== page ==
Elements of Entrepreneurial Expertise

New Horizons in Entrepreneurship series

Saras D. Sarasvathy

To effectuate is to engage in a specific type of entrepreneurial action. It has special importance for situations where the future is truly unknowable or human agency is of primary importance. In Effectuation, Saras Sarasvathy explores the theory and techniques of non-predictive control for creating new firms, markets and economic opportunities.

Chapter 9: Philosophy and Methodology of Effectual Economics

Saras D. Sarasvathy

Subjects: business and management, entrepreneurship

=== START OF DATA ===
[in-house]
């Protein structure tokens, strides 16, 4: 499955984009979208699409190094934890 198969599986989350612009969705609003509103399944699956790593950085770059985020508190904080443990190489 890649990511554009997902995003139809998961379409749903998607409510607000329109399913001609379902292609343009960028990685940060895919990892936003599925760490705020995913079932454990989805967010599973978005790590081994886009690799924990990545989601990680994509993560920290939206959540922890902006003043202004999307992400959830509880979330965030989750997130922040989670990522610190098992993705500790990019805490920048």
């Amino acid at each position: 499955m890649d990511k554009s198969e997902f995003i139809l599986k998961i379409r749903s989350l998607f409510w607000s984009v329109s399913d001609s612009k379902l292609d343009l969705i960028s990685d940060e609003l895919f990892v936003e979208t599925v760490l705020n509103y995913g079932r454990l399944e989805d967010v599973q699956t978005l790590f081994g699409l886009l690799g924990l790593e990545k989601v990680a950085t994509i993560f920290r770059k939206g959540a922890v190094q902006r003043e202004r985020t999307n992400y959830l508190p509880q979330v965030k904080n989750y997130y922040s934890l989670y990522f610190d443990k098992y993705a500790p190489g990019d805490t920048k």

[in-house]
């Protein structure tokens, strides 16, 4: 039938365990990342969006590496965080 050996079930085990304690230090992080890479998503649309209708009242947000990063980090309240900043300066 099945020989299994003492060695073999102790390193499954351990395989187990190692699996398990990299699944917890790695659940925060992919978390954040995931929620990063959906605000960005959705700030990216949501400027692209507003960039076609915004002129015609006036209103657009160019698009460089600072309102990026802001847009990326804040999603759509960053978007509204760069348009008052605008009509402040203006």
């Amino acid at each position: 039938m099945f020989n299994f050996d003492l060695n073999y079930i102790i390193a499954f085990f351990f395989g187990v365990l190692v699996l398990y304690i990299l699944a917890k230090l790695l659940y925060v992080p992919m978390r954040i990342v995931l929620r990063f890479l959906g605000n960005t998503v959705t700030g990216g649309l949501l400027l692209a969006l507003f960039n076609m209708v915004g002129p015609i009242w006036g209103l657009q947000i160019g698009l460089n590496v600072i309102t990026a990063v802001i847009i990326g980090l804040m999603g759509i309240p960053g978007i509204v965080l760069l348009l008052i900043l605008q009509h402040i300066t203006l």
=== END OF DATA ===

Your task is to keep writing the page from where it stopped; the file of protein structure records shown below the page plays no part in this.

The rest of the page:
9. Philosophy and methodology of effectual economics Effectuation is a logic for practicing entrepreneurship as a method and studying it as a science of the artificial. In Chapter 3, I defined a logic as an internally consistent set of criteria that forms a clear basis for action upon the world. Of course, that is not the only possible definition of logic. There are as many mathematical and other types of logics today as there are algebras and geometries and philosophies. But that was not always the case. In 1914, flushed with the completion of the monumental Principia Mathematica four years earlier, Russell proclaimed, ‘Logic is the essence of philosophy’. At the time, it appeared as though some things had been resolved for all time to come. As Barrett (1978) points out, mathematical logic became a sort of pons asinorum, a bridge one had to cross to get to real estate of any value at all in areas of intellectual development. However, in one of those twists in the history of ideas, that seemingly solid bridge dissolved in the later work (Philosophical Investigations) of Russell’s most brilliant student Wittgenstein, who, in his earlier work, Tractatus LogicoPhilosophicus, actually tried to cross it to reach the promised land. Russell himself reversed his position to conclude that logic is always insufficient and that every logic needs a philosophy. In his dedication to Models of Discovery, Simon quoted Carnap to argue for science what Barrett argues for logic: that...

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